June 9, 2017 by David Soares
Severa: Fate of a Prostitute and Birth of a Fado Myth
In the heart of Mouraria you will find Largo da Severa, named after Maria Severa Onofriana, prostitute and singer, who according to the many accounts from the era made a huge impression on her entourage, mostly on men, in her very short life (1820-1846). Severa broke many conventions of the time, and it’s fair to say that fado, at least in its Lisbon version, would be totally different if it weren’t for her.
Severa was born to a gypsy father from Santarém and a famous prostitute nicknamed A Barbuda (the bearded) from Portalegre. Her exotic beauty (probably not taken after her mother) and dramatic singing style, attributed to her gypsy blood, won the capital’s bohemians over.
According to certain theories on its origin, fado is a genre tinged with influences from overseas. African? Brazilian? No one knows for sure, but it’s inseparable from the urban context where it was born: Lisbon’s old districts. This is reflected as a recurrent theme in fado lyrics.
The first fados would have appeared in the 19th century in the Moorish district of Mouraria, which back then, as well as more recently, was characterized by prostitution, a strong migrant community, and poverty. Severa used to perform in several haunts on and around Rua do Capelão, most of them linked to prostitution. But the music made its way into the aristocratic salons and was eventually embraced by the social and intellectual elites of the time, thanks to Severa’s many romantic relationships.
Especially the one she had with the Duke of Vimioso, D. Francisco de Paula de Portugal e Castro, who was completely enthralled by her singing and guitar-playing. Severa would often accompany him to bullfights in Campo de Santana (today’s Campo dos Mártires da Pátria), which would end up giving her the exposure she would never have gained just by singing in the taverns of Mouraria or Bairro Alto. The genre also gained a status it never had before. Severa became an incarnated form in fado, still very much alive nowadays.
Many tales were told about her, where myth and truth are hard to differentiate. But written contemporary accounts of her existence are scarce:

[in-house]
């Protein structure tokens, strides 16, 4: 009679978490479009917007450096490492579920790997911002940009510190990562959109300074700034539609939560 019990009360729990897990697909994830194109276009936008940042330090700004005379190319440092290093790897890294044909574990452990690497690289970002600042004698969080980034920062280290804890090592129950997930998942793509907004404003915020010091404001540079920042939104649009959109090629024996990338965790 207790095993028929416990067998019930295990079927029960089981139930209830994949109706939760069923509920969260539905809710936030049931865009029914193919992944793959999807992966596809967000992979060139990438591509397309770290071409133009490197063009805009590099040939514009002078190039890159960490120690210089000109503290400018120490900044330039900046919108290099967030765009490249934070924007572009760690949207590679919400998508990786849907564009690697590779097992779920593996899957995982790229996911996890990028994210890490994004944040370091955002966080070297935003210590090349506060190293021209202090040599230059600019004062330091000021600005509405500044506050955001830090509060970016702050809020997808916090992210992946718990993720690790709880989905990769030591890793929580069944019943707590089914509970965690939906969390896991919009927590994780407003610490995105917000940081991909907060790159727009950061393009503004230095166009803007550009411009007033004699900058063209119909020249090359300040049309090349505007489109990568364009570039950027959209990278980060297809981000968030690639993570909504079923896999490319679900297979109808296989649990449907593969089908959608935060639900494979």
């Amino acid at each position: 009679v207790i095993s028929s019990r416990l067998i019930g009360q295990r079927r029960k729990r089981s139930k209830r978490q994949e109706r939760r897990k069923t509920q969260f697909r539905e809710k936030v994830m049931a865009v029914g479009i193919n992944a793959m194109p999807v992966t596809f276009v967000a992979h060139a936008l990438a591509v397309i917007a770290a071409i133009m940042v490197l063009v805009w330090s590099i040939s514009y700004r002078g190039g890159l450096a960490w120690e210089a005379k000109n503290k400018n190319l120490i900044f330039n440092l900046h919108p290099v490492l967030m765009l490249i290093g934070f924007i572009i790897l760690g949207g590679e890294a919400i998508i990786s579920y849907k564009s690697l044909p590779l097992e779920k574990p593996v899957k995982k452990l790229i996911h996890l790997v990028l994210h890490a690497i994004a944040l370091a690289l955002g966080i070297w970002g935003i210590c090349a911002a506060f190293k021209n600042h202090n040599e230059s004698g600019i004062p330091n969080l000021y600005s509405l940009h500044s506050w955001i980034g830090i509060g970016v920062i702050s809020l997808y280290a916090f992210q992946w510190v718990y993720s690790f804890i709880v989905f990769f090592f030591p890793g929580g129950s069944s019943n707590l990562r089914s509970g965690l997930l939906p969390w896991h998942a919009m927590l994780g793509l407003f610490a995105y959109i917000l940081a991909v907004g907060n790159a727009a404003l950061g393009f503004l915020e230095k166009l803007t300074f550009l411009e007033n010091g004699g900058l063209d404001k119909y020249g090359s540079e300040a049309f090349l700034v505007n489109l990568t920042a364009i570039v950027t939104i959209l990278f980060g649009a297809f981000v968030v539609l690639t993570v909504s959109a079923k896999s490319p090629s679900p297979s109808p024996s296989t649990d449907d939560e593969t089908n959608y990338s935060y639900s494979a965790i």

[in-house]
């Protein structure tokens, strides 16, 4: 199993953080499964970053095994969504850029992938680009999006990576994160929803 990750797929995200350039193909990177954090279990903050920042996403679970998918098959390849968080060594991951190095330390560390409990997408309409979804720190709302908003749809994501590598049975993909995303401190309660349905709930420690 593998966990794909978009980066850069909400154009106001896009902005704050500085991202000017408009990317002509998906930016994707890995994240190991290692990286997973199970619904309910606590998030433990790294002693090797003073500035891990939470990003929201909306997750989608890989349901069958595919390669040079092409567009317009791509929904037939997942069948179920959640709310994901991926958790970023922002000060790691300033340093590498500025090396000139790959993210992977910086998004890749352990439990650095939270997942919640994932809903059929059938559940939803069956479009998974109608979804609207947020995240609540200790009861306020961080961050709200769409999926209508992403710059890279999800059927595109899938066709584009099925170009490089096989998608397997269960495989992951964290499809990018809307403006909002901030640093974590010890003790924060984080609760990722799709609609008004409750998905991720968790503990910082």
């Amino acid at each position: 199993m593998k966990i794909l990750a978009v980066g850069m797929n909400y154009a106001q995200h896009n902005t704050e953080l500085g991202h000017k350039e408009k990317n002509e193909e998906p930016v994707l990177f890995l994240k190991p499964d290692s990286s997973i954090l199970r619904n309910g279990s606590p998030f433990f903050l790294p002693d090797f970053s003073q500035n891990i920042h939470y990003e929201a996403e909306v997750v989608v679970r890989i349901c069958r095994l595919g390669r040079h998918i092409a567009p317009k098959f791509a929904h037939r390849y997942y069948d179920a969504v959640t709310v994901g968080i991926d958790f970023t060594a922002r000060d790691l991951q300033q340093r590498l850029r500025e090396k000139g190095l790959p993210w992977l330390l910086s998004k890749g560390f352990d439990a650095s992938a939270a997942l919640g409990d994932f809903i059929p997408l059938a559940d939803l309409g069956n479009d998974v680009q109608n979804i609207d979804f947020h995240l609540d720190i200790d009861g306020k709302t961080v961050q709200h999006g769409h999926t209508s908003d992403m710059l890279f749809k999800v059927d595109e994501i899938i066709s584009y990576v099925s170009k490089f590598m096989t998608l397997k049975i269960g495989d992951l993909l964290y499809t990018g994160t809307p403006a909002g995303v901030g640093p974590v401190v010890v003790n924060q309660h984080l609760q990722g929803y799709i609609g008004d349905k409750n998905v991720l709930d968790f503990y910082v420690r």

Poet Bulhão Pato (1828-1912) — yes, he also gave his name to the clams dish — describes Severa’s personality as follows:
The poor girl was the most interesting fadista, like Mouraria will never have again!….It will be difficult for another Severa to appear, haughty and impetuous, so generous as ready to punch the face of whoever would act rogue on her! Brave, full of affection for the ones she cared for, as well as rough to her enemies, She was no ordinary woman, you can be sure of that.
Writer Luis Augusto Palmeirim (1825-1893) only met Severa once, but it was enough for him to
…never forget the slender girl with fire in her eyes and a plaintive resonant voice, and in spite of these apparent seductions, abrupt buffeted manners that advised her interlocutors to stay out of reach of a “misfortune.”
Palmeirim describes in his memoirs Os Excêntricos Do Meu Tempo (The Eccentrics of My Time) how he called on Severa in her Bairro Alto dwelling:
When I entered Severa’s house, a modest dwelling of the vulgar type her unlucky peers inhabit, there she was, smoking, leaning back on a straw couch, wearing polishing slippers dotted with red twine, a silk flowery kerchief on her head and the sleeves of her dress rolled up to the elbows. She was a rather swarthy, thin, nervous woman, remarkable for her magnificent peninsular eyes. On the gaming table laid a guitar, the inseparable companion to her triumphs; and hanging on the wall (common sacrilege in houses of that kind) an awful print depicting our Lord of Passos da Graça (popular invocation of Jesus Christ originating an annual procession).
Miguel Queriol wrote in the newspaper O Popular about a group of bohemians’ nocturnal visit to the palace of Duke of Vimioso, where Severa performed.
If I remember correctly, she was a slender attractive girl, lush dark hair, with a casual allure without exceeding the conveniences of her position towards who was helping her, dressed clean but modestly, not reminding us of the disgrace of the class which misery more than vice has pushed her into and whose shyness made her look uneasy in the social milieu she found herself there
There is not one known portrait of the “mezzo-soprano from the conservatoires of vice,” as one of her contemporaries dubbed Severa. This absence of details about her life and appearance adds to the aura of mystery surrounding her. One thing is for sure: Severa died of tuberculosis, apoplectic in a tawdry brothel on Rua do Capelão at the early age of 26 (I know what you’re thinking — one year short of joining the infamous 27 club). She was buried in a mass grave in Alto de S. João.
Severa’s fame kept growing after her death. Much of it has to be credited to the writer Júlio Dantas and his novel A Severa, adapted to the stage in 1901 and the cinema in 1931 by Pedro Leitão de Barros in what would be the very first Portuguese sound film.
One of the songs off the soundtrack was Novo Fado da Severa (Rua do Capelão) by Amália Rodrigues, who also incarnated Severa in the 1955 stage adaptation of Júlio Dantas’ play.